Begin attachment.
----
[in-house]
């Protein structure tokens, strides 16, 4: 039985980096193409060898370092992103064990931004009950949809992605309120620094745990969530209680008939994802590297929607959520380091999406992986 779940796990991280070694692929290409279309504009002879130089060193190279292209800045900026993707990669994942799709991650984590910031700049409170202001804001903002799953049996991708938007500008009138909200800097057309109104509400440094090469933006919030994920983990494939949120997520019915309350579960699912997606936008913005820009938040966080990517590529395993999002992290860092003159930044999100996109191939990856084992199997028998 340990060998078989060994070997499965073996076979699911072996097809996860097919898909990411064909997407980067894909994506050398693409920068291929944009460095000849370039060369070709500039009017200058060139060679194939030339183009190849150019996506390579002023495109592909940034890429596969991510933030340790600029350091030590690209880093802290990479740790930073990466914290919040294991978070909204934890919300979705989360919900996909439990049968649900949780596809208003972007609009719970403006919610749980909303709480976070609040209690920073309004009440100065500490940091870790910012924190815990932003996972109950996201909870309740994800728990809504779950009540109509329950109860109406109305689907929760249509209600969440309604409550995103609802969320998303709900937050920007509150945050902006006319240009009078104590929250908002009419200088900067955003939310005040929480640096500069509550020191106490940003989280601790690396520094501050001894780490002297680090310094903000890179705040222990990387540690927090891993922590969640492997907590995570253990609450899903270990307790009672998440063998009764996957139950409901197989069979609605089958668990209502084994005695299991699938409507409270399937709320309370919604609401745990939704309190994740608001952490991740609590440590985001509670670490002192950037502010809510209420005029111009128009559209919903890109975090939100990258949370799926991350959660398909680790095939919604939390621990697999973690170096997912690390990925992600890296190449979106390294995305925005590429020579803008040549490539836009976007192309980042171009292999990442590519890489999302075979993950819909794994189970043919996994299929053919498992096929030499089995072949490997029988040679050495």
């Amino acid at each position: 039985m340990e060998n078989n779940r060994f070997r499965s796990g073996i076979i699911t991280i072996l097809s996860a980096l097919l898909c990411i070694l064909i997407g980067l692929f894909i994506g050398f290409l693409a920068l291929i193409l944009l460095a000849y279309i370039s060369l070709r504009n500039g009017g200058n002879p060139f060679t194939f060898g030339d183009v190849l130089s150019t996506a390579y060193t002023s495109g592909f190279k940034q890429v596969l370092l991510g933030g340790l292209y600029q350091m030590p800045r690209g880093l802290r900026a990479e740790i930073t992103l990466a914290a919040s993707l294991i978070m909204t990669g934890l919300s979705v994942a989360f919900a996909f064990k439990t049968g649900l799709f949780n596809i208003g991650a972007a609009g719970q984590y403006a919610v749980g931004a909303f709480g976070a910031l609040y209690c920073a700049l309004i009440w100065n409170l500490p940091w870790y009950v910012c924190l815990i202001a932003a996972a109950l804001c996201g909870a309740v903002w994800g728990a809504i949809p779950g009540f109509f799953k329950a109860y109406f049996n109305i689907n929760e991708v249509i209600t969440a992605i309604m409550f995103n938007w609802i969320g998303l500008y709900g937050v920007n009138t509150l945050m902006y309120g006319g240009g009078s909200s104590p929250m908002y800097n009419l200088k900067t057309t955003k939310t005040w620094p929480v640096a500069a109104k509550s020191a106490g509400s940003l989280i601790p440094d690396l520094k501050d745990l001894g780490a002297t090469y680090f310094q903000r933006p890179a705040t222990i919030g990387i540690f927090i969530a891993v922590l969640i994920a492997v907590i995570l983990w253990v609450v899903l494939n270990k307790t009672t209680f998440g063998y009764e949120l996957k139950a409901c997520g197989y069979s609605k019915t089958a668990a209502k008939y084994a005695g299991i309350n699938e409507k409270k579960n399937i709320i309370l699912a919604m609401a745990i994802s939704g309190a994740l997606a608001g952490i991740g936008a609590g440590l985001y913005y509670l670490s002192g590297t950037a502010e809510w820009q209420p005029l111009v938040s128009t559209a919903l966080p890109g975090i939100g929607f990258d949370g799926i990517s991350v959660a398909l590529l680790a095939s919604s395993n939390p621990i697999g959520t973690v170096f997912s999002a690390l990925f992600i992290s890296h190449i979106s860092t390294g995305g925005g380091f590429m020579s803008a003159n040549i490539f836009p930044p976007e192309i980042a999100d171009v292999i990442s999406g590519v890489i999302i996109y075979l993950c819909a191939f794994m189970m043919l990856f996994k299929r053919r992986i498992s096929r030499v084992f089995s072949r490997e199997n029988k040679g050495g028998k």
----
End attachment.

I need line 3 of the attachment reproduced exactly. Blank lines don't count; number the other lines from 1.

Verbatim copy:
């Amino acid at each position: 039985m340990e060998n078989n779940r060994f070997r499965s796990g073996i076979i699911t991280i072996l097809s996860a980096l097919l898909c990411i070694l064909i997407g980067l692929f894909i994506g050398f290409l693409a920068l291929i193409l944009l460095a000849y279309i370039s060369l070709r504009n500039g009017g200058n002879p060139f060679t194939f060898g030339d183009v190849l130089s150019t996506a390579y060193t002023s495109g592909f190279k940034q890429v596969l370092l991510g933030g340790l292209y600029q350091m030590p800045r690209g880093l802290r900026a990479e740790i930073t992103l990466a914290a919040s993707l294991i978070m909204t990669g934890l919300s979705v994942a989360f919900a996909f064990k439990t049968g649900l799709f949780n596809i208003g991650a972007a609009g719970q984590y403006a919610v749980g931004a909303f709480g976070a910031l609040y209690c920073a700049l309004i009440w100065n409170l500490p940091w870790y009950v910012c924190l815990i202001a932003a996972a109950l804001c996201g909870a309740v903002w994800g728990a809504i949809p779950g009540f109509f799953k329950a109860y109406f049996n109305i689907n929760e991708v249509i209600t969440a992605i309604m409550f995103n938007w609802i969320g998303l500008y709900g937050v920007n009138t509150l945050m902006y309120g006319g240009g009078s909200s104590p929250m908002y800097n009419l200088k900067t057309t955003k939310t005040w620094p929480v640096a500069a109104k509550s020191a106490g509400s940003l989280i601790p440094d690396l520094k501050d745990l001894g780490a002297t090469y680090f310094q903000r933006p890179a705040t222990i919030g990387i540690f927090i969530a891993v922590l969640i994920a492997v907590i995570l983990w253990v609450v899903l494939n270990k307790t009672t209680f998440g063998y009764e949120l996957k139950a409901c997520g197989y069979s609605k019915t089958a668990a209502k008939y084994a005695g299991i309350n699938e409507k409270k579960n399937i709320i309370l699912a919604m609401a745990i994802s939704g309190a994740l997606a608001g952490i991740g936008a609590g440590l985001y913005y509670l670490s002192g590297t950037a502010e809510w820009q209420p005029l111009v938040s128009t559209a919903l966080p890109g975090i939100g929607f990258d949370g799926i990517s991350v959660a398909l590529l680790a095939s919604s395993n939390p621990i697999g959520t973690v170096f997912s999002a690390l990925f992600i992290s890296h190449i979106s860092t390294g995305g925005g380091f590429m020579s803008a003159n040549i490539f836009p930044p976007e192309i980042a999100d171009v292999i990442s999406g590519v890489i999302i996109y075979l993950c819909a191939f794994m189970m043919l990856f996994k299929r053919r992986i498992s096929r030499v084992f089995s072949r490997e199997n029988k040679g050495g028998k």